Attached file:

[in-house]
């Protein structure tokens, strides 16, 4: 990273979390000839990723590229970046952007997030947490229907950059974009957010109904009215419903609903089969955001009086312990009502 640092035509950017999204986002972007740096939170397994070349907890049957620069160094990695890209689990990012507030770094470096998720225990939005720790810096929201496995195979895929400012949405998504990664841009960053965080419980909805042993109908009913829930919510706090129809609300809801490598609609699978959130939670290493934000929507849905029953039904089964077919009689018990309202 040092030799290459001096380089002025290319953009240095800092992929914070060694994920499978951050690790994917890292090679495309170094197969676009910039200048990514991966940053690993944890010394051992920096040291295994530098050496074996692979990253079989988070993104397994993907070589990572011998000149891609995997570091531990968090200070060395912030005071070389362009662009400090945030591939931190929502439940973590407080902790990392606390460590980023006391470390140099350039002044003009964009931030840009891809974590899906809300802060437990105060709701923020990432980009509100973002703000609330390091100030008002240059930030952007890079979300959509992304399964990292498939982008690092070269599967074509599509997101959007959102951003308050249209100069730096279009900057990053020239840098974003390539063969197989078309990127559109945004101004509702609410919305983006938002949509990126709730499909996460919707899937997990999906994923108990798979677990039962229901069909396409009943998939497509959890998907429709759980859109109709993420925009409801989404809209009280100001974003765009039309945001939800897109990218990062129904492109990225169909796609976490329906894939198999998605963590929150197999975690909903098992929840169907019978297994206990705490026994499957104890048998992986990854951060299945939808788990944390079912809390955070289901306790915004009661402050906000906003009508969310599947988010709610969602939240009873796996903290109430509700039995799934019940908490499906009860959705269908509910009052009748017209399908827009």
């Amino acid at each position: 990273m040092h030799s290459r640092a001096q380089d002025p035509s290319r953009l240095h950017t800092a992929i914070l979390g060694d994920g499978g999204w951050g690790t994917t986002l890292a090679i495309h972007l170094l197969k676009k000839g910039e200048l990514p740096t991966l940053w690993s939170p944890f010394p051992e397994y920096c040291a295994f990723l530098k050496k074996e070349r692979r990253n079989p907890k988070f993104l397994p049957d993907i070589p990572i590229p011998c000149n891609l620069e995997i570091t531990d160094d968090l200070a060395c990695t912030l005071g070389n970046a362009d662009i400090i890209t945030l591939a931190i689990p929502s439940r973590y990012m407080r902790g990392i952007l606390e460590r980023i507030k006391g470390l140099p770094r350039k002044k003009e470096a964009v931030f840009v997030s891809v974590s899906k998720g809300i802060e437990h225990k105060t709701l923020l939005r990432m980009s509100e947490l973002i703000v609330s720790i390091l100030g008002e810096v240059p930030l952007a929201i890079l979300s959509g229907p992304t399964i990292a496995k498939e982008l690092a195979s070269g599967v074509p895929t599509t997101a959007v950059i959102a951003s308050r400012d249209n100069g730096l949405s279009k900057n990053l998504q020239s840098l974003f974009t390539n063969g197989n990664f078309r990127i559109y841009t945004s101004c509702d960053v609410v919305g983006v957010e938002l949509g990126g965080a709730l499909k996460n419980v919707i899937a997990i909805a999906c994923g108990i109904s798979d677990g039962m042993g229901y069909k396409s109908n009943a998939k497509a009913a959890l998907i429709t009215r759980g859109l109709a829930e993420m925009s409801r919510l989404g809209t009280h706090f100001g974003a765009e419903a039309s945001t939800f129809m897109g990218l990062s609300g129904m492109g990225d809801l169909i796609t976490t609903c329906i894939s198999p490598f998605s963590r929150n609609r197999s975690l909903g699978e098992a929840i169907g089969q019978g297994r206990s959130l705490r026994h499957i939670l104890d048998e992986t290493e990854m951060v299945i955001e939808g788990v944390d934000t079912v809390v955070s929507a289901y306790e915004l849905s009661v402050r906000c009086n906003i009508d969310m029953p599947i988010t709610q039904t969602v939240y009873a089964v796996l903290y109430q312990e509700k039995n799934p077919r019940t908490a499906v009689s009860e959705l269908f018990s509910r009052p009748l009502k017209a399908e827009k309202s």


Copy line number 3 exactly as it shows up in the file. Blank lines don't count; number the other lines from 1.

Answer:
């Amino acid at each position: 990273m040092h030799s290459r640092a001096q380089d002025p035509s290319r953009l240095h950017t800092a992929i914070l979390g060694d994920g499978g999204w951050g690790t994917t986002l890292a090679i495309h972007l170094l197969k676009k000839g910039e200048l990514p740096t991966l940053w690993s939170p944890f010394p051992e397994y920096c040291a295994f990723l530098k050496k074996e070349r692979r990253n079989p907890k988070f993104l397994p049957d993907i070589p990572i590229p011998c000149n891609l620069e995997i570091t531990d160094d968090l200070a060395c990695t912030l005071g070389n970046a362009d662009i400090i890209t945030l591939a931190i689990p929502s439940r973590y990012m407080r902790g990392i952007l606390e460590r980023i507030k006391g470390l140099p770094r350039k002044k003009e470096a964009v931030f840009v997030s891809v974590s899906k998720g809300i802060e437990h225990k105060t709701l923020l939005r990432m980009s509100e947490l973002i703000v609330s720790i390091l100030g008002e810096v240059p930030l952007a929201i890079l979300s959509g229907p992304t399964i990292a496995k498939e982008l690092a195979s070269g599967v074509p895929t599509t997101a959007v950059i959102a951003s308050r400012d249209n100069g730096l949405s279009k900057n990053l998504q020239s840098l974003f974009t390539n063969g197989n990664f078309r990127i559109y841009t945004s101004c509702d960053v609410v919305g983006v957010e938002l949509g990126g965080a709730l499909k996460n419980v919707i899937a997990i909805a999906c994923g108990i109904s798979d677990g039962m042993g229901y069909k396409s109908n009943a998939k497509a009913a959890l998907i429709t009215r759980g859109l109709a829930e993420m925009s409801r919510l989404g809209t009280h706090f100001g974003a765009e419903a039309s945001t939800f129809m897109g990218l990062s609300g129904m492109g990225d809801l169909i796609t976490t609903c329906i894939s198999p490598f998605s963590r929150n609609r197999s975690l909903g699978e098992a929840i169907g089969q019978g297994r206990s959130l705490r026994h499957i939670l104890d048998e992986t290493e990854m951060v299945i955001e939808g788990v944390d934000t079912v809390v955070s929507a289901y306790e915004l849905s009661v402050r906000c009086n906003i009508d969310m029953p599947i988010t709610q039904t969602v939240y009873a089964v796996l903290y109430q312990e509700k039995n799934p077919r019940t908490a499906v009689s009860e959705l269908f018990s509910r009052p009748l009502k017209a399908e827009k309202s």